Management students hop on fast-track e-train
WEST LAFAYETTE, Ind. Trying to board the e-business train while it's moving at Internet speed is daunting, but professors at Purdue University's Krannert Graduate School of Management have jumped on board first class.
Starting fall semester 2000, Krannert School master's degree students will be able to study e-business in 13 classes across the whole traditional business curriculum: marketing, finance, operations, organizational behavior, accounting, economics, management strategy and information systems. In addition, there are three interdisciplinary classes offered in conjunction with Purdue's electrical and mechanical engineering departments.
"In just four years, the Internet has changed the world," said Patrick Duparcq, an assistant professor of management and e-business expert who was a member of the committee that created Krannert's across-the-board approach to e-business. In addition to his Purdue teaching and research, Duparcq teaches e-business marketing at the Kellogg School of Management at Northwestern University and at the Tias Business School at Tilburg University in The Netherlands. He also does e-business consulting with industry and serves on a number of Internet companies' boards of directors.
"There is now a significant enough body of research and e-business experience to address the essential strategic questions in a comprehensive fashion," Duparcq said.
The new e-business "option," which is essentially an academic minor, is not the Krannert School's first foray into the burgeoning e-business arena. Last semester, Alex Zelikovsky, former chief logistics officer for Amazon.com, team taught a class with Ananth V. Iyer, professor of management, on using e-business to manage both the acquisition and distribution sides of businesses.
Alok Chaturvedi, associate professor of management, interweaves management and technology in his course, Information Technology for E-business. Last spring, Thomas Brush, associate professor of management, taught Competition in E-business, a class that emphasized corporate strategy in the much more complex business environment the Internet has created.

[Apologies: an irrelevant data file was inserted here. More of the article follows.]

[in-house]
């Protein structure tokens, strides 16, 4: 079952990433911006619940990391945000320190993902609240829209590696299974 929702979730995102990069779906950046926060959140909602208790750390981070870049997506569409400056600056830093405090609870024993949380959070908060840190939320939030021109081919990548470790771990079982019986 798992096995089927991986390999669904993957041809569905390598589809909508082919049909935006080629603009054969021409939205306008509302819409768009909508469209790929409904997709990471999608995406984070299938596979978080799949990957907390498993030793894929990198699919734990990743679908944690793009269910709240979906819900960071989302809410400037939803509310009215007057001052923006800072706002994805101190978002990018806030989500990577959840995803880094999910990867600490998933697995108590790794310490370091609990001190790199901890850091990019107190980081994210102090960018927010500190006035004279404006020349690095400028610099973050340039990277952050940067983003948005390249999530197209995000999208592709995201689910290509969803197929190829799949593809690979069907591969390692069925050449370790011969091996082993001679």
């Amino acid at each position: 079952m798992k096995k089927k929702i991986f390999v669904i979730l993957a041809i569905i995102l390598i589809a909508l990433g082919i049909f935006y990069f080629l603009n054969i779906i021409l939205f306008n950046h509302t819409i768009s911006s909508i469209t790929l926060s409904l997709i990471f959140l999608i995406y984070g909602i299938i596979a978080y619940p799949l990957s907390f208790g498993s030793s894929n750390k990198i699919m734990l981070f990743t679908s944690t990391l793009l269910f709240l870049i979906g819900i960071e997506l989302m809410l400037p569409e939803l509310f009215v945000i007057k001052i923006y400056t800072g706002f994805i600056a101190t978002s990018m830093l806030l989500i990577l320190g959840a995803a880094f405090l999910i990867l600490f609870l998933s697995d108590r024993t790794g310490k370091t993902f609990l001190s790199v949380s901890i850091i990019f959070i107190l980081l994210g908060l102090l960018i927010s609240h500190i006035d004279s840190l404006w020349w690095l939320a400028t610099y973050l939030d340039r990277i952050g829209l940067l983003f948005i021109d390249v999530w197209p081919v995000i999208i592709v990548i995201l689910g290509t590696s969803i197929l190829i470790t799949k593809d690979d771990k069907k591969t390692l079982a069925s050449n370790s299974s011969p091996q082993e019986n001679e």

Outside the classroom, the students have been enthusiastic proponents of injecting e-business into the curriculum. The popularity of the master's students' Krannert eBusiness Club testifies to the grass-roots interest in the brave, new, virtual business world. Formed in May 1999, the eBusiness Club grew like a dot-com IPO and by fall 1999 claimed the largest membership of all student groups in the Krannert Graduate Student Association.
Charles Johnson, director of Krannert's professional master's degree programs, says Krannert's e-business offerings "will mesh Krannert's traditional strengths with e-business applications." Those strengths, he says, have been recognized in Krannert's consistently high national rankings as a "techno-MBA" school, grounded in quantitative analysis and the application of information technology to management challenges.
Krannert's e-business option, according to Johnson, will concentrate on business-to-business rather than business-to-consumer e-business. This direction, he says, takes advantage of the strengths of Krannert master's degree students, 60 percent of whom have undergraduate science or engineering degrees, and experts' projections for B-to-B e-business to grow much faster than dot-com consumer companies in the next few years.
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Charles Johnson, (765) 494-4419, firstname.lastname@example.org
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